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Supply Chain Flexibility: Managerial Implications

Written By

Dilek Önkal and Emel Aktas

Submitted: November 11th, 2010 Published: August 1st, 2011

DOI: 10.5772/21014

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1. Introduction

Today’s companies are forced into functioning in a challenging business world with extensive uncertainties. Frontrunners turn out to be those companies that are able to foresee the market swings and react swiftly with minimal adjustment costs and effective response strategies. Hence, developing flexibility in adapting to sudden changes in global markets, resource availabilities, and outbreaks of financial and political crises becomes an integral part of effective management strategy. Supply chain management presents an especially important domain where such flexibility is critical to achieving a consistently successful performance.

Earlier research on flexibility in supply chains has focused primarily on manufacturing (e.g., Barad & Nof, 1997; De Toni & Tonchia, 1998; Gupta & Goyal, 1989; Kaighobadi & Venkatesh, 1994; Koste & Malhotra, 1999; Mascarenhas, 1981; Parker & Wirth, 1999; Sethi & Sethi, 1990). In contrast, recent studies have tended to examine a proliferation of different dimensions like volume, launch, and target market flexibilities (Vickery, Calantone & Drőge, 1999); logistics flexibility potentially including flexibilities in postponement, routing, delivery and trans-shipment (Barad & Sapir, 2003; Das & Nagendra, 1997); order quantity and delivery lead time flexibilities (Wang, 2008); sourcing flexibility (Narasimhan & Das, 2000); launch flexibility and access flexibility (Sánchez and Pérez, 2005). Firm performance has presented another core theme in recent work, with results pointing to the importance of customer-supplier flexibility capabilities to improve competitiveness (Merschmann & Thonemann, in press; Sánchez and Pérez, 2005). Duclos, Vokurka & Lummus (2003) argue for the importance of organizational flexibility and information systems flexibility (in addition to operations system, market, logistics, and supply flexibility) so that the supply chains can function in a seamless succession of efficient processes; while More & Babu (2009) claim that supply chain flexibility is a new strategic tool for management.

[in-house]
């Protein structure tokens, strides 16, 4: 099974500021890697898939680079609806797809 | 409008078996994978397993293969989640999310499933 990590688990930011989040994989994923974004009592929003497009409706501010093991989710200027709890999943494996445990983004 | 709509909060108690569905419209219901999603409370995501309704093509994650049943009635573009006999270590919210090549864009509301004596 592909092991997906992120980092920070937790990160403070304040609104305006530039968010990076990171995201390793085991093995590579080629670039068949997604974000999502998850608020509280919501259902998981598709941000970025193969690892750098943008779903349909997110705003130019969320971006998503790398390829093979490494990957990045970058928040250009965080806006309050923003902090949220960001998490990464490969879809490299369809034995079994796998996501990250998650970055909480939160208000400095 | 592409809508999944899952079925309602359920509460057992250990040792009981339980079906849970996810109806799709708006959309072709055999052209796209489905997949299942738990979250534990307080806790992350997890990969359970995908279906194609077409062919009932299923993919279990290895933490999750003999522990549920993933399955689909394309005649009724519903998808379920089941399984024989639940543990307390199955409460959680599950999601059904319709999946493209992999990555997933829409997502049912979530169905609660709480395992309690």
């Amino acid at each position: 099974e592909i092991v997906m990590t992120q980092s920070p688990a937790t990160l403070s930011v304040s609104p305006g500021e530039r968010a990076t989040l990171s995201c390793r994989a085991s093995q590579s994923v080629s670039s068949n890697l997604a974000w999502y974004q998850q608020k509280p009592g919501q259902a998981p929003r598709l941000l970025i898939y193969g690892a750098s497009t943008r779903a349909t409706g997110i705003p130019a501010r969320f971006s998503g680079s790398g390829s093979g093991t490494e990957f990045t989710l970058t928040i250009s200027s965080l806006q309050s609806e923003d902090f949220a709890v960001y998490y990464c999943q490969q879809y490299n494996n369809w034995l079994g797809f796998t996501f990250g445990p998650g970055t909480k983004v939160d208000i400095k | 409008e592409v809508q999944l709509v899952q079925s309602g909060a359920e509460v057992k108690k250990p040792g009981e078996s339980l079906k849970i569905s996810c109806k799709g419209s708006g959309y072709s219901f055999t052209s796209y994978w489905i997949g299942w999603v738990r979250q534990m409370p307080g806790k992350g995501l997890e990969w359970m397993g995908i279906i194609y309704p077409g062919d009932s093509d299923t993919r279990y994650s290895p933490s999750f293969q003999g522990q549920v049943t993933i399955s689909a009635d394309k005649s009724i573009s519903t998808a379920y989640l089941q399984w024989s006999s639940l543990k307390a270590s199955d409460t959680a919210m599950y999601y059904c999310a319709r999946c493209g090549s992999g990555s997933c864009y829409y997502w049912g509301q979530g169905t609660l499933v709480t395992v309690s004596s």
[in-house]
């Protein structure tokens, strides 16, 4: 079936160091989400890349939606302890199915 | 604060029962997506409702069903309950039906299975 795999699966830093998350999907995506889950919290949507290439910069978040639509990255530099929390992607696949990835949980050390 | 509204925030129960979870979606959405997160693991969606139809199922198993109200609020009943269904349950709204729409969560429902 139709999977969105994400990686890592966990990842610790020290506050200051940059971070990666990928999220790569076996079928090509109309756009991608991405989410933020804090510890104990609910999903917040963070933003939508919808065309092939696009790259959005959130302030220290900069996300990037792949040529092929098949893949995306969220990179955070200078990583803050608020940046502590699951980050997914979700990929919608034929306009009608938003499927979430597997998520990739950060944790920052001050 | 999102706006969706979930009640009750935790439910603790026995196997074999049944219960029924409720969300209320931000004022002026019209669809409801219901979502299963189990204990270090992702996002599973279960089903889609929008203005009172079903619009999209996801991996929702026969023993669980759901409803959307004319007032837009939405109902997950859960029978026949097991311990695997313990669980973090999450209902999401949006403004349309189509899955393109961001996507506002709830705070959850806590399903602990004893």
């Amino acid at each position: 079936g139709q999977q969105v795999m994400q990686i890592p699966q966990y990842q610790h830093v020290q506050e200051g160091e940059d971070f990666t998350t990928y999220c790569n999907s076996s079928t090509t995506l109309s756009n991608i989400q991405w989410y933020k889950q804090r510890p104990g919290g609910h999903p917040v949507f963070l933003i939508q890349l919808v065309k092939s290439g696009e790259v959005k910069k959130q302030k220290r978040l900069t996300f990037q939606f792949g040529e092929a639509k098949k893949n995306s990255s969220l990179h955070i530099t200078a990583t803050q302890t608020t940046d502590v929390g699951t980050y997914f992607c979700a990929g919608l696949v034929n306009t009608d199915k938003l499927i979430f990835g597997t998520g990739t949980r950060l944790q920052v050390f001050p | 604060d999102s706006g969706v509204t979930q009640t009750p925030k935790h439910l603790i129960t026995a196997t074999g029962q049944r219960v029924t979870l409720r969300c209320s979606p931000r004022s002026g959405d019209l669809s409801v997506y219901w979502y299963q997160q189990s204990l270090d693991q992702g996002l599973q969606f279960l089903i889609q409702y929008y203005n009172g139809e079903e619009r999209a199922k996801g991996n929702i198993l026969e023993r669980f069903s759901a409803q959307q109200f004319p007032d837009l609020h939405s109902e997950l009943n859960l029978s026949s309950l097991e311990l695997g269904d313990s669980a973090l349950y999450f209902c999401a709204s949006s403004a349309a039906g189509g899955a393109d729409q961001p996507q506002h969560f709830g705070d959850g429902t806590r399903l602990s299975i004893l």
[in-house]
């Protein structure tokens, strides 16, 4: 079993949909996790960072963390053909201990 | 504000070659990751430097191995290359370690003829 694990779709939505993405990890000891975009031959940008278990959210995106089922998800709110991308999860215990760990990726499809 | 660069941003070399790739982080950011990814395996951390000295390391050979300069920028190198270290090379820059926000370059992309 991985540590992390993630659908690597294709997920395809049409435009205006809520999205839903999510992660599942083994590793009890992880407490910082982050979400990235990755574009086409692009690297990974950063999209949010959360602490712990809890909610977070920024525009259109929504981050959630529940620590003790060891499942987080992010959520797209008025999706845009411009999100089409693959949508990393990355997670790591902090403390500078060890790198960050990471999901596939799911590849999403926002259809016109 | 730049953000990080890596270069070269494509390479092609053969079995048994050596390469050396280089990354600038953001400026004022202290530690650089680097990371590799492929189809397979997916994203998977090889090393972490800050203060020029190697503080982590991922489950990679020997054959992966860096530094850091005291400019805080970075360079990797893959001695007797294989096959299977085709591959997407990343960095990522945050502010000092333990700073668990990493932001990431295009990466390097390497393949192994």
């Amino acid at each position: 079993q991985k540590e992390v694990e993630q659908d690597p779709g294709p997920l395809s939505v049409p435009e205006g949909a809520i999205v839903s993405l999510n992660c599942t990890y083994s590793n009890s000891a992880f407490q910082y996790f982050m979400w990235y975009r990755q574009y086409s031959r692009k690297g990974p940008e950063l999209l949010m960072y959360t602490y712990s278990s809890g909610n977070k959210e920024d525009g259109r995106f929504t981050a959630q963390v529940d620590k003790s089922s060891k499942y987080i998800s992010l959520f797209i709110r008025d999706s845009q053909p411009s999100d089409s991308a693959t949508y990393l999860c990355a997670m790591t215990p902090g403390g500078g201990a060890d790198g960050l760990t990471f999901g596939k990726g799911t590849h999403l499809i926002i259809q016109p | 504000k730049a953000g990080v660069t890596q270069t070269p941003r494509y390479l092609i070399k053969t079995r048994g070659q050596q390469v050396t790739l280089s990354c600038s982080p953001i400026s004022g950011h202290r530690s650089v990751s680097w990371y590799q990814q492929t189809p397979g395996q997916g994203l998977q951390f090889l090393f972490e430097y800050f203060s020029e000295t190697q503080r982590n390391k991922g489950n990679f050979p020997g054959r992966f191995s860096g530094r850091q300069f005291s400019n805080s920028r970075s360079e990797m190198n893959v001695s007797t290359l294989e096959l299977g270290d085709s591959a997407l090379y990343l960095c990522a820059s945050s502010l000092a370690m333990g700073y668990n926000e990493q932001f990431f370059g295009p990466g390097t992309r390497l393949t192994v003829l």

In thinking about the managerial implications of supply chain flexibility, it is useful to distinguish among ‘flexible competencies’ (internal flexibility issues from the supplier perspective) versus ‘flexible capabilities’ (customer perceptions on external flexibility issues) (Zhang, Vonderembse & Lim, 2003). It is important in this regard to tease out the relevant factors for suppliers and customers using procedures like Delphi (Lummus, Vokurka & Duclos, 2005), where the different attributes could be identified and unified metrics could be developed to enable communication across different perspectives (Gunasekaran, Patel & McGaughey, 2004). This is a complicated issue with performance measurement being a multi-dimensional construct that needs to target operational parameters like efficiency in addition to the stakeholder exposure factors like control and accountability (Parmigiani, Klassen & Russo, 2011).

Supply chain risks and disruptions can be caused by natural disasters, unexpected accidents, operational difficulties, terrorist incidents, and industrial or direct action. In any case, supply chains need to be flexible enough to recover from any disruptions at the earliest possible time. Moreover, it is possible to consider two different types of flexibility within the supply chain context; volume/capacity flexibility that allows to decrease or increase production according to the observed demand and delivery flexibility that allows to make changes to the deliveries, e.g. adapting new delivery amounts or delivery dates. In line with these ideas, Schutz and Tomasgard (2009) analyse volume, delivery, storage and operational decision flexibilities in a supply chain under uncertain demand and arrive at a trade-off between volume and delivery flexibility and operational decision and storage flexibility.

A recent survey on supply chain flexibility by More and Babu (2009) provides a comprehensive definition of flexibility within the context of supply chain, summarizes the methods used to model supply chain flexibility, and concludes with interesting future research avenues. Although there is no general agreement on how to define supply chain flexibility, the area has tremendous potential for researchers providing opportunities for modelling and application of flexibility to the supply chain, interrelationships and trade-offs between different types of flexibilities, industry-specific or business function-specific impact of flexibility, and/or potential barriers to the implementation of flexibility.